This option can be done for multiple weeks and is based at the Bau Bau Marine Training and Research centre. The reef monitoring project is aimed at gathering data using stereo-video and coral intercept transect surveys on the reefs in the bay and surrounding islands, with a view to create an MPA to provide some protection for these spectacular reefs. The shark and ray project is in collaboration with the Global FinPrint Project which aims to document elasmobranch populations on tropical coral reefs through the use of baited remote underwater video systems (BRUVS). The main aim of this global survey is to collect baseline data on diversity, abundance, and distribution of shark and ray populations, but it will also be documenting sea snake, sea turtle, mammal, and moray eel presences. The project will involve spending time as part of a small science team working on boats, baiting and setting the BRUVS at different locations around the islands surrounding the Bau Bau Centre. Late afternoons and evenings will be spent back in the lab, watching the video footage collected and analysing the data. Research Assistants will be provided with the necessary training and will play an integral role in collecting and analysing the data for this important project.
IN013 Divemaster training at the Hoga Island Marine Research Centre
If you are already qualified as a PADI Rescue Diver and have at least 60 logged dives you can complete the PADI Divemaster training. Divemaster training has to be done as a full time commitment so you won’t have the chance to join the research projects on this option, although you will be learning to supervise students completing diving for research. An advantage of completing the course with Opwall is the opportunity it gives you of joining the programme as a Divemaster staff member at any of the Opwall sites worldwide in future years.
Additional dive training
Additional dive training beyond Open Water level is available and can be fitted around your work on other projects; you do not need to specify the additional courses on your options list. Courses include Advanced Open Water Diver ($220), Emergency First Response ($150) or Rescue Diver ($400 – includes Emergency First Response). These extra courses may not be available at all times and enrolment may depend on the number of people wanting the training. All prices listed are in US dollars.
Jungle training and canopy access
This week will be spent partly in the picturesque village of Labundo with accommodation in the local houses. Rooms will be shared and have a mandi (bathroom) shared with the host family. Meals are taken at the village hall. If you are doing the canopy access course this will be run for the part of the week you are in Labundo village. For the other part of this week the teams are based in temporary forest camps with hammocks, that are set up as part of the jungle training course. Washing will be in the river and there will be forest toilets in these camps. Meals are prepared by the jungle survival team in camp.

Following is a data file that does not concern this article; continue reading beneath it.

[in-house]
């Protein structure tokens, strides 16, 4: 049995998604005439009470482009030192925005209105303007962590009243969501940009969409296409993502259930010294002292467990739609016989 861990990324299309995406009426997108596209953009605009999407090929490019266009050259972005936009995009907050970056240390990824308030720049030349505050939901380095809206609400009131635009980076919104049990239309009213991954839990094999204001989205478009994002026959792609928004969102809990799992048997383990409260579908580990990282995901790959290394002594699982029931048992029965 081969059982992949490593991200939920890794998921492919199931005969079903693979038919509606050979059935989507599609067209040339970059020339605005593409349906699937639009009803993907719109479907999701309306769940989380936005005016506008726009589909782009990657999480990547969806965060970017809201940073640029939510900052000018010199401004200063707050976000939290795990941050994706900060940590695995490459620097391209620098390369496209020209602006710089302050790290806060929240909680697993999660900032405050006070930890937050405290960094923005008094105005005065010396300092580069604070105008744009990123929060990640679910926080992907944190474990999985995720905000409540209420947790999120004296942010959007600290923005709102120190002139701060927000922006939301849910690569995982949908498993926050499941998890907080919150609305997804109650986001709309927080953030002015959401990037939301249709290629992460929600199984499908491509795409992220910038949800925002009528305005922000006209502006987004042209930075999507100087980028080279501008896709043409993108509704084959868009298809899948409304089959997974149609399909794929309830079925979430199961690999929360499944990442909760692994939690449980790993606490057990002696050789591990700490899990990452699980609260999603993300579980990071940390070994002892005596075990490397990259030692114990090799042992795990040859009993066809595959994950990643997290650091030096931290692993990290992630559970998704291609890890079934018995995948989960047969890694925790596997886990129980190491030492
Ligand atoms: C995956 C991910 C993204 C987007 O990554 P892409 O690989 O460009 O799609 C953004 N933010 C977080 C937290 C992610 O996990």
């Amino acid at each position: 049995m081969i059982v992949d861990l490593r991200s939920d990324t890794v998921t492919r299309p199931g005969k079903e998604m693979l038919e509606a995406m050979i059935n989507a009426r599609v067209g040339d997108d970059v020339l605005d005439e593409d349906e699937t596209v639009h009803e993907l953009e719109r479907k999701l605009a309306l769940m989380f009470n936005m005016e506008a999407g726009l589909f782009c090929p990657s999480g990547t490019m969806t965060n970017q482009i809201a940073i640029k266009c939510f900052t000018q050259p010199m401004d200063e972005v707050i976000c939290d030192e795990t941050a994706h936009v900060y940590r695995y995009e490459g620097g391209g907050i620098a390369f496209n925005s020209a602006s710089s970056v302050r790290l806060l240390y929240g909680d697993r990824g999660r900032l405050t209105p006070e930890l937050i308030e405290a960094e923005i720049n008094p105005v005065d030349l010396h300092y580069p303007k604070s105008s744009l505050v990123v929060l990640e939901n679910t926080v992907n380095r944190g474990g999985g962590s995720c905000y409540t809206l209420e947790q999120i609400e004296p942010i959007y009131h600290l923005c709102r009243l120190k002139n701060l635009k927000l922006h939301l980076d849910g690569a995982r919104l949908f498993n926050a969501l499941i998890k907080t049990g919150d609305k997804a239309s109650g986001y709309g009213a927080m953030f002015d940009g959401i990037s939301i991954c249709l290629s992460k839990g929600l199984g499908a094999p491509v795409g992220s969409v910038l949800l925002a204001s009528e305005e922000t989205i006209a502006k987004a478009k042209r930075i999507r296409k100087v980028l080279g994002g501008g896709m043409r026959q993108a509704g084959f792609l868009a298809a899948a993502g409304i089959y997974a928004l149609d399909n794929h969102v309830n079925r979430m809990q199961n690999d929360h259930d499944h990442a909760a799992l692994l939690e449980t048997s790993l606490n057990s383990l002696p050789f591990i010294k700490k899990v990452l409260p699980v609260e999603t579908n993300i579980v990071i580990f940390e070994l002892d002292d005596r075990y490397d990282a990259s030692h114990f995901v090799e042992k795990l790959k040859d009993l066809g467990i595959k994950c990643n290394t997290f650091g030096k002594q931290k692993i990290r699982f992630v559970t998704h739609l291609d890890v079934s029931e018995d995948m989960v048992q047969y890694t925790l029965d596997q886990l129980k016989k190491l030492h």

These surveys will run from one of the four established forest camps, each of which has four transects radiating out from the camp. Surveys will be completed on these transects or on adjacent quadrat plots. Accommodation in most of the camps is in hammocks, although in the Ereke camp there are camp beds in shared tents. There are jungle shower facilities set up at the camps and forest toilets. Large covered areas are used for the meals and all food is prepared by the camp staff. Each camp has radio and satellite phone communication. Teams working on transects are in walkie talkie contact with the camp. There is generator power in the evenings to recharge items and provide some light.
Island mobile team
This team will be led by local Indonesian staff and translators supporting the academics and students and will be based for a few days at a time in different villages on the various islands. Accommodation will be in local houses with use of the local mandis. Vehicles and boats will be used to move between the sites on the islands and travel to new islands. There will be a satellite phone with this group, for much of the time there will be cellular/mobile phone signal, although rarely strong enough to allow email.
The small island of Hoga, with beautiful white sand beaches, is where Opwall teams have established a leading marine training and research centre. There is a fully equipped dive centre on the island, a large airy, dining area with bar and a lecture theatre. In addition, there is a well-equipped wet lab where much of the physiological research is completed and a dry lab where the marine ecology teams are based. Paved paths have been laid through the forest of this island where students stay in shared traditionally-built wooden houses each with their own mandi (bathroom) which has a squat toilet and bucket shower. There is electricity in most of the cabins and generator power in the evenings, although there is no internet or computers available on site, 2G signal can be gained on an unlocked smart phone with a local SIM card to access emails etc however this is slow and often unreliable.
Pantai Nirwana, Bau Bau
This centre is on the beautiful Nirwana beach in a bay south of Bau Bau. Accommodation is in shared rooms with their own bathroom facilities including western style toilets and showers. There is a large eating and meeting area, lab facilities for analysis of the video data, lecture area and a fully equipped dive centre. Internet signal can be gained using an unlocked smart phone and a local SIM card, although this is slow and often unreliable.